Perkins v. Benguet Mining Co.
|Perkins v. Benguet Mining Co.|
|Argued November 27-28, 1951
Decided March 3, 1952
|Full case name||Perkins v. Benguet Mining Co.|
|Citations||342 U.S. 437 (more)
72 S. Ct. 413; 96 L. Ed. 485; 63 Ohio L. Abs. 146; 47 Ohio Op. 216
|Prior history||155 Ohio St. 116 (vacated and remanded)|
|Majority||Burton, joined by Black, Reed, Frankfurter, Douglas, Jackson, Clark|
|Dissent||Minton, joined by Vinson|
|U.S. Const. amend. XIV|
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Perkins v. Benguet Consolidated Mining Co., 342 U.S. 437 (1952) was a United States Supreme Court case which held that an Ohio state court could exercise general personal jurisdiction over a foreign corporation on the basis of that company's "continuous and systematic" contacts with the state of Ohio. Benguet Consolidated Mining Co. was a Philippine mining corporation, owned by American John W. Hausermann, that temporarily stopped its mining operations and relocated its president to Ohio during the World War II Japanese occupation of the Philippines. The Court held that the president's use of his office in Ohio to carry on continuous business activities during this period allowed Ohio to properly assert general jurisdiction over his company.
The Supreme Court case consolidated the two original suits into one. One suit had been brought by the petitioner Ms. Perkins for approximately $68,400 in dividends that she alleged were due her as a stockholder. The second suit was for $2,500,000 damages claimed as a result of the company's failure to issue to her certificates for 120,000 shares of its stock.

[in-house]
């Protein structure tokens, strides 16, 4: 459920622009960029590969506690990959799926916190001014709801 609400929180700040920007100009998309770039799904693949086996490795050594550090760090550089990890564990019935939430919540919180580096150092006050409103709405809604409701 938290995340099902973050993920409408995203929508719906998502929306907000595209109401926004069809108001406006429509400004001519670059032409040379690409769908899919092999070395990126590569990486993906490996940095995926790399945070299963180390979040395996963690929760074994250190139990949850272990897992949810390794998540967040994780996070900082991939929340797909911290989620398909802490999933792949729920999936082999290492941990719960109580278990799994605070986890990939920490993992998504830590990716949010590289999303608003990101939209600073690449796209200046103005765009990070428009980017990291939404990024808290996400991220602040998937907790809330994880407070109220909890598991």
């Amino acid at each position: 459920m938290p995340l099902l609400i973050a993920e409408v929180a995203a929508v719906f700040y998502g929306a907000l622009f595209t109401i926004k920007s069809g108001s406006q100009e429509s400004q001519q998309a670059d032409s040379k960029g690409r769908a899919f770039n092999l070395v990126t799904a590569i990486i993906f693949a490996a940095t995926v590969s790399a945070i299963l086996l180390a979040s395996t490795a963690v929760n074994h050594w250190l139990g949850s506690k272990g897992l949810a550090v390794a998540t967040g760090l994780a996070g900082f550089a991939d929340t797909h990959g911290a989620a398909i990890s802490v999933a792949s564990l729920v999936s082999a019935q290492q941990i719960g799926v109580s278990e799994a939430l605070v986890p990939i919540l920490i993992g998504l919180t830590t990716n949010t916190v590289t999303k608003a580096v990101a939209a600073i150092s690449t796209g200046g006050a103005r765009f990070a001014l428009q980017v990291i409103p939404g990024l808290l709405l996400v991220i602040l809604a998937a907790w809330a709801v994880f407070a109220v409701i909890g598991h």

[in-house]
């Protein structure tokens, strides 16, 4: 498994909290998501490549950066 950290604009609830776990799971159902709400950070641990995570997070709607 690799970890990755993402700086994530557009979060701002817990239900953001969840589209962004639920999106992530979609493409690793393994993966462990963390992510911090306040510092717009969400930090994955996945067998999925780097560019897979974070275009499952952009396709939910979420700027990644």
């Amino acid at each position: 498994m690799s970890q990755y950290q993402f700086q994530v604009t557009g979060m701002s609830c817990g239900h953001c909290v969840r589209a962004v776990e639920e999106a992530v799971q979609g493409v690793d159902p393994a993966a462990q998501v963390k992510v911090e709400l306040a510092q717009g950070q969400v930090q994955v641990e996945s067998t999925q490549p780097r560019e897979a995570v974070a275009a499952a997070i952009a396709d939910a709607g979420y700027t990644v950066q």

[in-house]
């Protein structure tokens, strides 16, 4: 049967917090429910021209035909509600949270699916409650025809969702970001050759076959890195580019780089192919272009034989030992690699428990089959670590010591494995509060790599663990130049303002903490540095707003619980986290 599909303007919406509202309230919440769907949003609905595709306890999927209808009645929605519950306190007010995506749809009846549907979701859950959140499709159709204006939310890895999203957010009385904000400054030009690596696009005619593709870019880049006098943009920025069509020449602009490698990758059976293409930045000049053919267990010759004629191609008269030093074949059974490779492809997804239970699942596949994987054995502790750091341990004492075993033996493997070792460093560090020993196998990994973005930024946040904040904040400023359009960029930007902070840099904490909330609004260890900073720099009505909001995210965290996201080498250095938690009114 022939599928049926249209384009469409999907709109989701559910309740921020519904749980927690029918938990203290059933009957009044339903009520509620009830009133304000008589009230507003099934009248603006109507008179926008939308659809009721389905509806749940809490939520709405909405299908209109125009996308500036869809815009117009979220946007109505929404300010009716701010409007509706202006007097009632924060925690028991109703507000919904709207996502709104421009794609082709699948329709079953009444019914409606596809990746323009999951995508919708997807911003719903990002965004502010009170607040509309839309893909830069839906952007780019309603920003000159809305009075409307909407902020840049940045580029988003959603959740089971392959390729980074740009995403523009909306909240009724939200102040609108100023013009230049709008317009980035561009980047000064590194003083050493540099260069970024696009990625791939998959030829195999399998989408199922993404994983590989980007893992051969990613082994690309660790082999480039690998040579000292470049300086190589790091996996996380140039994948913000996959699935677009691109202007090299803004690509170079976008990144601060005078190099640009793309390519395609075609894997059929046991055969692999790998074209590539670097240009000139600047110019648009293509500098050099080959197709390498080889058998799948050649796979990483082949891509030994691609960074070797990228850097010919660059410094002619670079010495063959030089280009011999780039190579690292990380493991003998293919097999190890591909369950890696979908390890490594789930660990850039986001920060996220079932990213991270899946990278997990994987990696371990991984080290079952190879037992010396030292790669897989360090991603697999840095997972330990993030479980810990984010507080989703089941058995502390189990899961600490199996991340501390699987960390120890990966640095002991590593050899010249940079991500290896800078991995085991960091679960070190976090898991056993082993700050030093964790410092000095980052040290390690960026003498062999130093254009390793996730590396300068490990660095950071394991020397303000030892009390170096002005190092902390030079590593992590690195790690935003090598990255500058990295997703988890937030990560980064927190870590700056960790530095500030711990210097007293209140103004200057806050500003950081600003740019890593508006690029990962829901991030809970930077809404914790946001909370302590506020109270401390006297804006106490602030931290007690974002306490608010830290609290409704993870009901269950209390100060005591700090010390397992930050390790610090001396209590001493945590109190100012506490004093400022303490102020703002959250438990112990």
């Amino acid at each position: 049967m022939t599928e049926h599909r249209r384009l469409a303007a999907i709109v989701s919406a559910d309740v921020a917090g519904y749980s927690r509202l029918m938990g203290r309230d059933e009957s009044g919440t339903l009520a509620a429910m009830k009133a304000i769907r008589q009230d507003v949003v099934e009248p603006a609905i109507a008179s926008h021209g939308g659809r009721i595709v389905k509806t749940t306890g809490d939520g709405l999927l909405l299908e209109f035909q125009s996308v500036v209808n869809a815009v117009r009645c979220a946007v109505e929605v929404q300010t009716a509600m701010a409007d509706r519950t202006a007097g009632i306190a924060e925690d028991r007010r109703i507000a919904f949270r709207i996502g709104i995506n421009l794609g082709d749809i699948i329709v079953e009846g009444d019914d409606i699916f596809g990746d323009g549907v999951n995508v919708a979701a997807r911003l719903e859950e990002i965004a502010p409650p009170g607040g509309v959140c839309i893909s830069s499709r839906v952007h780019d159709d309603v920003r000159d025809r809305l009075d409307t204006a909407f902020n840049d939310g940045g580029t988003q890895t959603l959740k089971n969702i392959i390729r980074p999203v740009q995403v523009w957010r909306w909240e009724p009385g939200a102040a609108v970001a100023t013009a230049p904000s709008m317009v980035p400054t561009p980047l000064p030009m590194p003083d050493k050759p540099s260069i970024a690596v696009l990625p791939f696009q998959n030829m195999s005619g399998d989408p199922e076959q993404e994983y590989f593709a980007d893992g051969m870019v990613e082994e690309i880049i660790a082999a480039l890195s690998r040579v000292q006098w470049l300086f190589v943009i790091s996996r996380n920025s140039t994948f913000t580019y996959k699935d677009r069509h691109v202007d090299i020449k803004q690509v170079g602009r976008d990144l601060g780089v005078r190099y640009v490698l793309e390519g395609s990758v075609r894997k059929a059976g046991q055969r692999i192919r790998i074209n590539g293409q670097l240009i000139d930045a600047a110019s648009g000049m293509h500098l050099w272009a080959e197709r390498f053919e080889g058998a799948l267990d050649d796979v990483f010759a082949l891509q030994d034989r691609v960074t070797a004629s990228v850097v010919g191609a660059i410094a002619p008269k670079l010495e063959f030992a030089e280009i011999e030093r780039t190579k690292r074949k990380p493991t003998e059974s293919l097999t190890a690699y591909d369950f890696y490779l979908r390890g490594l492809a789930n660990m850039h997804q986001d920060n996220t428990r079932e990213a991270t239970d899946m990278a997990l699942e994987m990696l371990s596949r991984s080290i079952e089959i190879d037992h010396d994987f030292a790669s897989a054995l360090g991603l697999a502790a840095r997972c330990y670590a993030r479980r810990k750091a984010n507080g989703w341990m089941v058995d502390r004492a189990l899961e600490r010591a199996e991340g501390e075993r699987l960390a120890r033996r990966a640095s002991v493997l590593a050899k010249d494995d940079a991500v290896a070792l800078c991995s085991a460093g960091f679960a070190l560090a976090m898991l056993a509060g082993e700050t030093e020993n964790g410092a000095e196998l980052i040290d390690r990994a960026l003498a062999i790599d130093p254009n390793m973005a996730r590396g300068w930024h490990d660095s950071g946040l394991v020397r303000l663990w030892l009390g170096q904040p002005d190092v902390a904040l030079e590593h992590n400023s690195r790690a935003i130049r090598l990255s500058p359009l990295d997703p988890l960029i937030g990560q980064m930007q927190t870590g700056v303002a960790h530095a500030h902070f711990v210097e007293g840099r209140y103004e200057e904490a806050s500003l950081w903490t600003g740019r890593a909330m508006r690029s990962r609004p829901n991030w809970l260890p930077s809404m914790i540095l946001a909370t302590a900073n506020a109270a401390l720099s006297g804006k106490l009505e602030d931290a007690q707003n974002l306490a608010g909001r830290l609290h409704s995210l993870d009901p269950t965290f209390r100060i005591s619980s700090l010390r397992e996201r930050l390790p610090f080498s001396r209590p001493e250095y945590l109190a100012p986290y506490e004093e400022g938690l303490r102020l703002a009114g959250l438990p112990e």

The trial court had sustained a motion to quash the summons in each case because the defendant was a foreign corporation and, as such, the Court did not have personal jurisdiction over it. Neither its corporate headquarters nor its principal place of business were in Ohio, and it had not applied for the required license to transact business in Ohio nor appointed an agent for service of process in state. Additionally, the claims Ms. Perkins sued upon did not arise from anything the defendant did in the state of Ohio. The Ohio State Supreme Court affirmed the decision and the plaintiff filed another appeal in the U.S. Supreme Court.
Opinion of the Court
The Supreme Court reversed on the basis of the defendant president's "continuous and systematic supervision of the necessarily limited wartime activities of the company"  in Ohio. It was thus not a violation of the Fourteenth Amendment due process clause for Ohio to assert general jurisdiction over the company on the plaintiff's claim, even though the claim arose from activities conducted outside the forum state and entirely distinct from those activities conducted inside the forum state.
The judgment of the Supreme Court of Ohio was vacated and the cause of action remanded for further proceedings consistent with the opinion.
This is a notable United States civil procedure case in the area of general jurisdiction. It represents one of the rare instances in which a state's exercise of general (as opposed to specific) personal jurisdiction over a non-resident will be deemed to comport with the requirements of due process, due to the non-resident's extensive activities within the state.